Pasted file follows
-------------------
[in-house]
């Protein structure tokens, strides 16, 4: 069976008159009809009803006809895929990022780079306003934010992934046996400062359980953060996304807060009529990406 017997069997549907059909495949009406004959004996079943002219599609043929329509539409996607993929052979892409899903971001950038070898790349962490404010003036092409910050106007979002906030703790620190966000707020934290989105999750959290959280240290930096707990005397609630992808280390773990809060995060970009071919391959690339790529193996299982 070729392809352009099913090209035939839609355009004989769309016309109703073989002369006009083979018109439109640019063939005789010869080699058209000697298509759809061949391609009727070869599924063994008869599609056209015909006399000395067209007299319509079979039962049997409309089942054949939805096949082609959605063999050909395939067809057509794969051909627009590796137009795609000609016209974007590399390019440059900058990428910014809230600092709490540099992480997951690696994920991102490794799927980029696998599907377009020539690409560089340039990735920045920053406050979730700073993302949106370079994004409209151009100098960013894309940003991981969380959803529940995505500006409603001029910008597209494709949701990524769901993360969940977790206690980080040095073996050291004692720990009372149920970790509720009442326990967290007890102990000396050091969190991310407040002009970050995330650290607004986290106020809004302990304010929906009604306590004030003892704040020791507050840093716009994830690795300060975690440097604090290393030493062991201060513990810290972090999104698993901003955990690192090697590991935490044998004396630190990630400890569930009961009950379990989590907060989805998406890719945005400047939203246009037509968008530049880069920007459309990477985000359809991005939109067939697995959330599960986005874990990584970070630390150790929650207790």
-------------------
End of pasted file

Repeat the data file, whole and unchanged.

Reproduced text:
[in-house]
């Protein structure tokens, strides 16, 4: 069976008159009809009803006809895929990022780079306003934010992934046996400062359980953060996304807060009529990406 017997069997549907059909495949009406004959004996079943002219599609043929329509539409996607993929052979892409899903971001950038070898790349962490404010003036092409910050106007979002906030703790620190966000707020934290989105999750959290959280240290930096707990005397609630992808280390773990809060995060970009071919391959690339790529193996299982 070729392809352009099913090209035939839609355009004989769309016309109703073989002369006009083979018109439109640019063939005789010869080699058209000697298509759809061949391609009727070869599924063994008869599609056209015909006399000395067209007299319509079979039962049997409309089942054949939805096949082609959605063999050909395939067809057509794969051909627009590796137009795609000609016209974007590399390019440059900058990428910014809230600092709490540099992480997951690696994920991102490794799927980029696998599907377009020539690409560089340039990735920045920053406050979730700073993302949106370079994004409209151009100098960013894309940003991981969380959803529940995505500006409603001029910008597209494709949701990524769901993360969940977790206690980080040095073996050291004692720990009372149920970790509720009442326990967290007890102990000396050091969190991310407040002009970050995330650290607004986290106020809004302990304010929906009604306590004030003892704040020791507050840093716009994830690795300060975690440097604090290393030493062991201060513990810290972090999104698993901003955990690192090697590991935490044998004396630190990630400890569930009961009950379990989590907060989805998406890719945005400047939203246009037509968008530049880069920007459309990477985000359809991005939109067939697995959330599960986005874990990584970070630390150790929650207790």